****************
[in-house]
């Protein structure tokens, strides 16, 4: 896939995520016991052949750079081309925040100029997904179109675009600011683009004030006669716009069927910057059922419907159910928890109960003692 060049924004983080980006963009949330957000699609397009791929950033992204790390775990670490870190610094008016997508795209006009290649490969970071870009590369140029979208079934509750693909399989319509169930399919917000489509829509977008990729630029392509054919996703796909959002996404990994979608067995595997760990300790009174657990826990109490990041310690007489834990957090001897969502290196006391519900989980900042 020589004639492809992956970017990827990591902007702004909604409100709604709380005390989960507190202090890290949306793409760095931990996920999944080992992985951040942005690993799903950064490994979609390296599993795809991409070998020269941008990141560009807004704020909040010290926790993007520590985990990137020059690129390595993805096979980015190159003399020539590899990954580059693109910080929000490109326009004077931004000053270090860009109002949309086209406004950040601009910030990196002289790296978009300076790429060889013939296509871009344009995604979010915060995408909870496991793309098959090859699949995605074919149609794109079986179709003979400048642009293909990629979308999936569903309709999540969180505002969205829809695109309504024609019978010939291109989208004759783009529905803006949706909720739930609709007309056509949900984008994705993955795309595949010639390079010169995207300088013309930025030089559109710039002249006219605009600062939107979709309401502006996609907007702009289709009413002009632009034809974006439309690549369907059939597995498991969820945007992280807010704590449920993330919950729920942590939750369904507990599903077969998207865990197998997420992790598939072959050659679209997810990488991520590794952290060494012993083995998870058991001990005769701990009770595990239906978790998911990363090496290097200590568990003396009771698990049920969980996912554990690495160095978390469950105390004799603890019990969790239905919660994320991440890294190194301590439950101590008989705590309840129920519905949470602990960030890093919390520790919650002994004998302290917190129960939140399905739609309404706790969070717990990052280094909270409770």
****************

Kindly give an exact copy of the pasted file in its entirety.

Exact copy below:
[in-house]
């Protein structure tokens, strides 16, 4: 896939995520016991052949750079081309925040100029997904179109675009600011683009004030006669716009069927910057059922419907159910928890109960003692 060049924004983080980006963009949330957000699609397009791929950033992204790390775990670490870190610094008016997508795209006009290649490969970071870009590369140029979208079934509750693909399989319509169930399919917000489509829509977008990729630029392509054919996703796909959002996404990994979608067995595997760990300790009174657990826990109490990041310690007489834990957090001897969502290196006391519900989980900042 020589004639492809992956970017990827990591902007702004909604409100709604709380005390989960507190202090890290949306793409760095931990996920999944080992992985951040942005690993799903950064490994979609390296599993795809991409070998020269941008990141560009807004704020909040010290926790993007520590985990990137020059690129390595993805096979980015190159003399020539590899990954580059693109910080929000490109326009004077931004000053270090860009109002949309086209406004950040601009910030990196002289790296978009300076790429060889013939296509871009344009995604979010915060995408909870496991793309098959090859699949995605074919149609794109079986179709003979400048642009293909990629979308999936569903309709999540969180505002969205829809695109309504024609019978010939291109989208004759783009529905803006949706909720739930609709007309056509949900984008994705993955795309595949010639390079010169995207300088013309930025030089559109710039002249006219605009600062939107979709309401502006996609907007702009289709009413002009632009034809974006439309690549369907059939597995498991969820945007992280807010704590449920993330919950729920942590939750369904507990599903077969998207865990197998997420992790598939072959050659679209997810990488991520590794952290060494012993083995998870058991001990005769701990009770595990239906978790998911990363090496290097200590568990003396009771698990049920969980996912554990690495160095978390469950105390004799603890019990969790239905919660994320991440890294190194301590439950101590008989705590309840129920519905949470602990960030890093919390520790919650002994004998302290917190129960939140399905739609309404706790969070717990990052280094909270409770």